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Monday, November 3, 2008

Mighty Ink




When Kevin Kallaugher was middle school, he thought it might be funny to draw a cartoon of his teacher. After he drew it, it soon started getting passed under desks and collecting giggles from every corner of the room. He was feeling proud and confident of himself, until, by some terrible stroke of bad luck, his teacher got hold of it. She was appalled by the image, which stressed her most prominent feature: a loud talking mouth. She made Kallaugher come up to the front of the class where she shamed him, making him promise that he would never do it again.

Kallaugher did not keep his promise; in fact he did the direct opposite. Today, Kevin ‘Kal’ Kallaugher is the chief cartoonist for The Economist Magazine, where every week, his distinct ink cartoons shed some light and humor on the generally dour state of affairs in the world-at-large.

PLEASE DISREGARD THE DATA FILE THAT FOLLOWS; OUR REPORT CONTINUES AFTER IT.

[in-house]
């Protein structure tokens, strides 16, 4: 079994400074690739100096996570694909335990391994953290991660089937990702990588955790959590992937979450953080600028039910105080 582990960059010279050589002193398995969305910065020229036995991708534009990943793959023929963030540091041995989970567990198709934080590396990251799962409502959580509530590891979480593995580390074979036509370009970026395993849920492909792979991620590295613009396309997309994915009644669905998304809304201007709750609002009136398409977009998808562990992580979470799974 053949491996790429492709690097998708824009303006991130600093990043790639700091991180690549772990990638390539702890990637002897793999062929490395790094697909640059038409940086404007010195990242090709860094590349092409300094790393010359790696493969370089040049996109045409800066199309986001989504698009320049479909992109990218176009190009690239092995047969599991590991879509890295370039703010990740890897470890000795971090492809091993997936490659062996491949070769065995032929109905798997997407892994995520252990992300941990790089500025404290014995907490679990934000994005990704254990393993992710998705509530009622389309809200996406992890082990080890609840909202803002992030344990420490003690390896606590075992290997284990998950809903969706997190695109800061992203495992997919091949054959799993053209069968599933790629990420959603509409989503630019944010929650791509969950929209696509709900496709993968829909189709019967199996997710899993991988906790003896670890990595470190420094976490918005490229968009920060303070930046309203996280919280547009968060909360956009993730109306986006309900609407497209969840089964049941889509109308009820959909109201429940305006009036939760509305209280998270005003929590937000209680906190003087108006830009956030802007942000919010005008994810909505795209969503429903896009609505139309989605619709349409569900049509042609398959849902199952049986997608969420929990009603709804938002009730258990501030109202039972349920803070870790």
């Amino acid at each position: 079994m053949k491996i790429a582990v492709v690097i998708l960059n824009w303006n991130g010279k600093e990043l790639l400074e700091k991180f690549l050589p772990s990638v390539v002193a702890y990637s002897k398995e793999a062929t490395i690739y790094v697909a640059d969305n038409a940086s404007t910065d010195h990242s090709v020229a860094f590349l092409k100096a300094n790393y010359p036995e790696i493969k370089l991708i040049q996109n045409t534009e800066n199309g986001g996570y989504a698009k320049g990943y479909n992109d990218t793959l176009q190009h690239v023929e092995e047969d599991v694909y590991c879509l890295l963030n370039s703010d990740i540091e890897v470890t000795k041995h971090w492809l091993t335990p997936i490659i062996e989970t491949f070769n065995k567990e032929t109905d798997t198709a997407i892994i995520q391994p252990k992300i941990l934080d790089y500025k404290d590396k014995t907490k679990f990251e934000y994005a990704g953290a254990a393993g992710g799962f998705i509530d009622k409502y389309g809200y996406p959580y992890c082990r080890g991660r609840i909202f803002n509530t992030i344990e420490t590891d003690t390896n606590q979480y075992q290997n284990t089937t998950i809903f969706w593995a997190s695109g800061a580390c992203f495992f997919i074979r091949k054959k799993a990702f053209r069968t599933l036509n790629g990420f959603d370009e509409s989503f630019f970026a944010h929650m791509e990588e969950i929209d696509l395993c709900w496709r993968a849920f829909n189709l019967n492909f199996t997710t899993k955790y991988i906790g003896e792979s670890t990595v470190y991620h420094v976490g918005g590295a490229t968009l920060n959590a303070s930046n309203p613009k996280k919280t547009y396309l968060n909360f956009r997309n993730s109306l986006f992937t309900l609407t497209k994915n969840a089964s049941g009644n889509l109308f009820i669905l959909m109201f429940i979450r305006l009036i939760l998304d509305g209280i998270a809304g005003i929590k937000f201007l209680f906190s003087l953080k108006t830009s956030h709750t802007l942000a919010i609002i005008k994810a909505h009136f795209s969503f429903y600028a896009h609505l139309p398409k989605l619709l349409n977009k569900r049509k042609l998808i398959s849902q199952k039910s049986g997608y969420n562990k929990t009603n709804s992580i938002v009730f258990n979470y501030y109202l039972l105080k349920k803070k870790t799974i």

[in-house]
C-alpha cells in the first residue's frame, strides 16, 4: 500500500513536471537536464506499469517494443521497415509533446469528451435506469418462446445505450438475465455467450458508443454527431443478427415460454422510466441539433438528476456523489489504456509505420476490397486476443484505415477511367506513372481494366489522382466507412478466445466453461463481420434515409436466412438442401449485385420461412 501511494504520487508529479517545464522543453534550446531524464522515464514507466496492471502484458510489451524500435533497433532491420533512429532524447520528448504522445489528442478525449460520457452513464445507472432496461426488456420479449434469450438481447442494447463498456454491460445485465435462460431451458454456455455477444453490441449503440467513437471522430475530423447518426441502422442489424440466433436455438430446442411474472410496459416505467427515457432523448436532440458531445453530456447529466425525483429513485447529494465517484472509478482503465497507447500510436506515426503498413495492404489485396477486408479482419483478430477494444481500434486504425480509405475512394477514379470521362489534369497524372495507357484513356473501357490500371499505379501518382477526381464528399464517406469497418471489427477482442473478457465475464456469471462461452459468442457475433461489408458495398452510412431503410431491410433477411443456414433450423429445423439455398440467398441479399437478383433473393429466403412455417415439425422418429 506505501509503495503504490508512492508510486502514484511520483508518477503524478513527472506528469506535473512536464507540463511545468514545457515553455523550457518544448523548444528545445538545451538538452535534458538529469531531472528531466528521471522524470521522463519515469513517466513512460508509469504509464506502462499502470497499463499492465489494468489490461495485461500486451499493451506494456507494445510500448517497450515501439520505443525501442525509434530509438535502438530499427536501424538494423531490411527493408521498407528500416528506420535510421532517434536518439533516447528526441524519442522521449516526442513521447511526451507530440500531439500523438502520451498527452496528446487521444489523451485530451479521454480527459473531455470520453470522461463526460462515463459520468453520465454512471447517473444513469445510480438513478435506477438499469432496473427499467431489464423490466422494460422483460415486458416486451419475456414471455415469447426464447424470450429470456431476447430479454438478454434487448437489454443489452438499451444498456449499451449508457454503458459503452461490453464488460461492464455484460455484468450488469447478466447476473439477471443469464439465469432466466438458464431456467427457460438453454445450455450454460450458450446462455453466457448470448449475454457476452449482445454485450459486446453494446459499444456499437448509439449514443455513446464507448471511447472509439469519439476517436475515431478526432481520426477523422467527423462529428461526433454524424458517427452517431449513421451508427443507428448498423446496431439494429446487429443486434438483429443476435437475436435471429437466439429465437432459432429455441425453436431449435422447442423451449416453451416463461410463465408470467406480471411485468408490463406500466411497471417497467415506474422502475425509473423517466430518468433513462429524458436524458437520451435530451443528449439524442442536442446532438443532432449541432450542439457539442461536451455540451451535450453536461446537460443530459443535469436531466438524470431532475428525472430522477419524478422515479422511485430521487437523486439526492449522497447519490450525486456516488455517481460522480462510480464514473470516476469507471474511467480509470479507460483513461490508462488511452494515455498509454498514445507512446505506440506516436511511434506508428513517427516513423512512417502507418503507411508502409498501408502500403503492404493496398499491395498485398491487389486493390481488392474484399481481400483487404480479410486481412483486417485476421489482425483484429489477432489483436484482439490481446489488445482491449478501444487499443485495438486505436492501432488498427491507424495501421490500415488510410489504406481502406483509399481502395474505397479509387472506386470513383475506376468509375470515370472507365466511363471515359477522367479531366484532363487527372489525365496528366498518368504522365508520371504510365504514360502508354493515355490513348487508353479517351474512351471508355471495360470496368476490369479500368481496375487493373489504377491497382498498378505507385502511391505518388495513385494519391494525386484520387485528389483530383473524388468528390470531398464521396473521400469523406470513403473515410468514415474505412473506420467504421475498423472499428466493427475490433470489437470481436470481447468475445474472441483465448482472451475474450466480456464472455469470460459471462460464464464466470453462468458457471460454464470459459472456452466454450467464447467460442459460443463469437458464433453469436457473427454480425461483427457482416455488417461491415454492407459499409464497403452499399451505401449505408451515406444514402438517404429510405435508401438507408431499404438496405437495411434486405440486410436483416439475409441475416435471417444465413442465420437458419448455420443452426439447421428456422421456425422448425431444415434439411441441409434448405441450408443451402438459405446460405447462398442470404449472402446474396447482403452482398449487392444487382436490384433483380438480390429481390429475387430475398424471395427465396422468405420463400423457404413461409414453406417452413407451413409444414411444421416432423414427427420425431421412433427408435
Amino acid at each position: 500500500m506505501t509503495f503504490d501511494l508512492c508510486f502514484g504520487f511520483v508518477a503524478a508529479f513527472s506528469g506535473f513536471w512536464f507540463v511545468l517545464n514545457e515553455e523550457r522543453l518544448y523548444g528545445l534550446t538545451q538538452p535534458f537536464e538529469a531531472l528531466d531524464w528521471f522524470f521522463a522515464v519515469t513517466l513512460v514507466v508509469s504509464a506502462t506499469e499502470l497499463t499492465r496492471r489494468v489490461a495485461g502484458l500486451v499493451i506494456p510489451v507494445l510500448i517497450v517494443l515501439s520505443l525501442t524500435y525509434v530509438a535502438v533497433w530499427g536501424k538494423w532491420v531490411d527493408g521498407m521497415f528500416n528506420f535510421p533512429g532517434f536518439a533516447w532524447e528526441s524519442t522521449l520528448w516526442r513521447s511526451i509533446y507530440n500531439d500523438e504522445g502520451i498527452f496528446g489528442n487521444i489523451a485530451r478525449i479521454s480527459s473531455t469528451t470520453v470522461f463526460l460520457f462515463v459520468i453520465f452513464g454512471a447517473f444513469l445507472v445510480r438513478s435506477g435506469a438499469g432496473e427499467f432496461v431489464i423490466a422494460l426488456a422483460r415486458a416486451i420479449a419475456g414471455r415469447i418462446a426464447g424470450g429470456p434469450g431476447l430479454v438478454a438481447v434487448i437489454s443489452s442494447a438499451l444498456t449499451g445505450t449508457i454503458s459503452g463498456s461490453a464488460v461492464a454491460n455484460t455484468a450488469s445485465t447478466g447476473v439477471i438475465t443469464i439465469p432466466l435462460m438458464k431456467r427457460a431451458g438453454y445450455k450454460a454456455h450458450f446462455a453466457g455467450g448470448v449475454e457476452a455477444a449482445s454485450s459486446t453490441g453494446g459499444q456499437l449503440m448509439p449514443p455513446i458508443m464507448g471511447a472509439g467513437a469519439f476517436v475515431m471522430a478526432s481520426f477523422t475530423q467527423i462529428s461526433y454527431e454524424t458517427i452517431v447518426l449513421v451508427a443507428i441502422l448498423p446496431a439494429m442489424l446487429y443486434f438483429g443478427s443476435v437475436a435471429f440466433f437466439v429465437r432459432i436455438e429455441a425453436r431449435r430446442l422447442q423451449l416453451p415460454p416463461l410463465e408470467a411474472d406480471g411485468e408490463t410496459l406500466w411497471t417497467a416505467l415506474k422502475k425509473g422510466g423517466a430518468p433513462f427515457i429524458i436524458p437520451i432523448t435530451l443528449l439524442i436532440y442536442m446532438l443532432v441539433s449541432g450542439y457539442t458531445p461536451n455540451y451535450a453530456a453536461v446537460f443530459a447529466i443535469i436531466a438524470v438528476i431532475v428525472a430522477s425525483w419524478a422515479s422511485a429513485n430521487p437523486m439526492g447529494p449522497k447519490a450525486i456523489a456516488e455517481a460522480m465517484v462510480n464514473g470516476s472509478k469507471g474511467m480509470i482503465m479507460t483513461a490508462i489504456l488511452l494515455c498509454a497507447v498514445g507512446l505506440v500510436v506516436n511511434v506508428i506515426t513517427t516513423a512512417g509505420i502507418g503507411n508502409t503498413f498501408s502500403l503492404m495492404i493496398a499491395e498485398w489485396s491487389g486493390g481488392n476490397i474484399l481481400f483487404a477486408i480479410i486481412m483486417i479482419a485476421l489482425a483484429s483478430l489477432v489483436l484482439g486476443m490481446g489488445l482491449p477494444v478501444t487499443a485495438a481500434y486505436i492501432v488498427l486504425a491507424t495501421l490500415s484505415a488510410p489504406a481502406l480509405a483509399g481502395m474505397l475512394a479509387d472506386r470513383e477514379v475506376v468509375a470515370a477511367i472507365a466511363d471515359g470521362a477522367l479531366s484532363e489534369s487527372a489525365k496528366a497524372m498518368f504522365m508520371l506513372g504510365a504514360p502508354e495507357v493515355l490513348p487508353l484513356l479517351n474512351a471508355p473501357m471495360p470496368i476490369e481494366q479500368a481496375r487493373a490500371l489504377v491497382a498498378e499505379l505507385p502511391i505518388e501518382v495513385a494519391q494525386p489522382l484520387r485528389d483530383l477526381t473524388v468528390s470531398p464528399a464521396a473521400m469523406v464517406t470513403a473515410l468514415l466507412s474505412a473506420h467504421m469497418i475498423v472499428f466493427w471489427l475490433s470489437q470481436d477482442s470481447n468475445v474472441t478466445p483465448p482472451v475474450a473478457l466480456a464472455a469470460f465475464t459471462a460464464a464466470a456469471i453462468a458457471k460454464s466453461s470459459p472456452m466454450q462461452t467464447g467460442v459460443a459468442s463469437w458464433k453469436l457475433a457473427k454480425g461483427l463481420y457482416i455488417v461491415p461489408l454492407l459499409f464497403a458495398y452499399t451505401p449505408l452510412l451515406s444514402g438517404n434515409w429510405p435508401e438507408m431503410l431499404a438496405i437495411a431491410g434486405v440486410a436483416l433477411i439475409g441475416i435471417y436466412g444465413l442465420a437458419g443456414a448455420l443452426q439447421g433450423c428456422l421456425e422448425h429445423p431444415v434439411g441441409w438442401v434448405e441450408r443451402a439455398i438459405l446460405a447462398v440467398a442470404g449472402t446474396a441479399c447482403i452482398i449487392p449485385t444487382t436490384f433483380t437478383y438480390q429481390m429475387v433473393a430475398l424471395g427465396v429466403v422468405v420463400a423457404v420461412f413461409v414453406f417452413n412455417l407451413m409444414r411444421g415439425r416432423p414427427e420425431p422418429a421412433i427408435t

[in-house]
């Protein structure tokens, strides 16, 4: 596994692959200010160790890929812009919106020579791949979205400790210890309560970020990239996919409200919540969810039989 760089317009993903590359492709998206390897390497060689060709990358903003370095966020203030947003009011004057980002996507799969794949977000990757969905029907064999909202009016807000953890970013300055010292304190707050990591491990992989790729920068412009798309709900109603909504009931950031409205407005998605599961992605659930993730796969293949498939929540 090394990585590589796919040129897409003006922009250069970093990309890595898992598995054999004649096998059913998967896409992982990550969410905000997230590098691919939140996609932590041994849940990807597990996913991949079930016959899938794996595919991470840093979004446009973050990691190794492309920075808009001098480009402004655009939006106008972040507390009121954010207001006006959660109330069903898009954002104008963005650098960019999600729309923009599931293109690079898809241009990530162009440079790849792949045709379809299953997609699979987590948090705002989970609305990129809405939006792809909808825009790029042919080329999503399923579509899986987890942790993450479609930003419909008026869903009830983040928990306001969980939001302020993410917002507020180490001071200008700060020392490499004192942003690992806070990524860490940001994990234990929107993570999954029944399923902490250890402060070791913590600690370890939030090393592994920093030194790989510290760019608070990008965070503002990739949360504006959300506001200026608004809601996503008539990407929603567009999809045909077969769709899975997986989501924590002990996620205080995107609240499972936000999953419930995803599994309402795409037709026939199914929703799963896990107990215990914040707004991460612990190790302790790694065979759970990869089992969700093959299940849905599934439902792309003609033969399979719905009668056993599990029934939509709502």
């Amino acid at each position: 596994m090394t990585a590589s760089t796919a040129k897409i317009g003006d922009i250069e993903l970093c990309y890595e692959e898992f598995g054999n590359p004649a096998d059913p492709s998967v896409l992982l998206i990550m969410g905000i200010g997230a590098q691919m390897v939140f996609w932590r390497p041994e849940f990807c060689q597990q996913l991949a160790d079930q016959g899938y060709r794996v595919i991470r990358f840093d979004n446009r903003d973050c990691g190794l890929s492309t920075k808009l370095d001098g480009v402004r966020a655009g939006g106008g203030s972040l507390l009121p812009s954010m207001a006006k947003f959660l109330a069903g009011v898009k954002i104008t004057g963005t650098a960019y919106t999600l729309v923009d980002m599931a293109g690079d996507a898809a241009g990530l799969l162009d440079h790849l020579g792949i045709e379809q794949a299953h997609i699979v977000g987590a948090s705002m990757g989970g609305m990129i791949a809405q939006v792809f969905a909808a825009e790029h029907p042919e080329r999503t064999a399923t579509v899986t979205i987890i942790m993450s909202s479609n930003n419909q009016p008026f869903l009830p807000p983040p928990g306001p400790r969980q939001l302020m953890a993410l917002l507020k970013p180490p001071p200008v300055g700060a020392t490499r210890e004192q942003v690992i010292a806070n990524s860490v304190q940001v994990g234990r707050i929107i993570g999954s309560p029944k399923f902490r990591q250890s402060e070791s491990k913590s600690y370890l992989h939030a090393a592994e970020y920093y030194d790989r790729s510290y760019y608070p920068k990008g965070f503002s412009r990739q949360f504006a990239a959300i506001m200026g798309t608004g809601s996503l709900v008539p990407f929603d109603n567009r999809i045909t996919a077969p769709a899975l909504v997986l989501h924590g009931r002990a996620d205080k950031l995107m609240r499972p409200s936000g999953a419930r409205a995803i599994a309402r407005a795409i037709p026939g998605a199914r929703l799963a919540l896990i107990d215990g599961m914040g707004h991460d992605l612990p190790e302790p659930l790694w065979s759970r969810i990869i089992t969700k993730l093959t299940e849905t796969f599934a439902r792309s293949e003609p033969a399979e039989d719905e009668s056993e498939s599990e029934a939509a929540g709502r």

He spoke last Saturday to a full house at the Edison Theatre, in the second of a series of programs hosted by The Economist Magazine. Audiences were made privy to the ins and outs of a professional cartoonist’s life; a highly specific line of work that he says, “maybe only roughly 80 people in this country actually make a living from.”

“The pen is powerful,” Kallaugher warned, as he spoke of the Muhammad cartoon controversy in 05’, in which a Danish newspaper printed cartoons depicting the prophet Muhammad, “People got angry, people were killed. There were riots,” he said, “That was because of a cartoon.”

Kallaugher explained that the “trick” to political cartooning, is to identify the signature features of your subjects, and accentuate on them. “Sarah Palin is a hard one to draw,” he said, as he started giving us an actual demonstration on a big white paper board, “because she has this one eye that keeps on blinking.”

McCain, he explained, “is Piranha-like” as he drew the candidate with a chuffed angry face, and John Kerry has a “massive chin,” for which he taped another sheet to the base of the first one to draw fully.

Kallaugher stressed the importance of political cartoons, and why we love them, “Cartoons are empowering to those under authority,” he said; they can poke and chide. “Our job is not to make you laugh,” he said, “its to make you think.”

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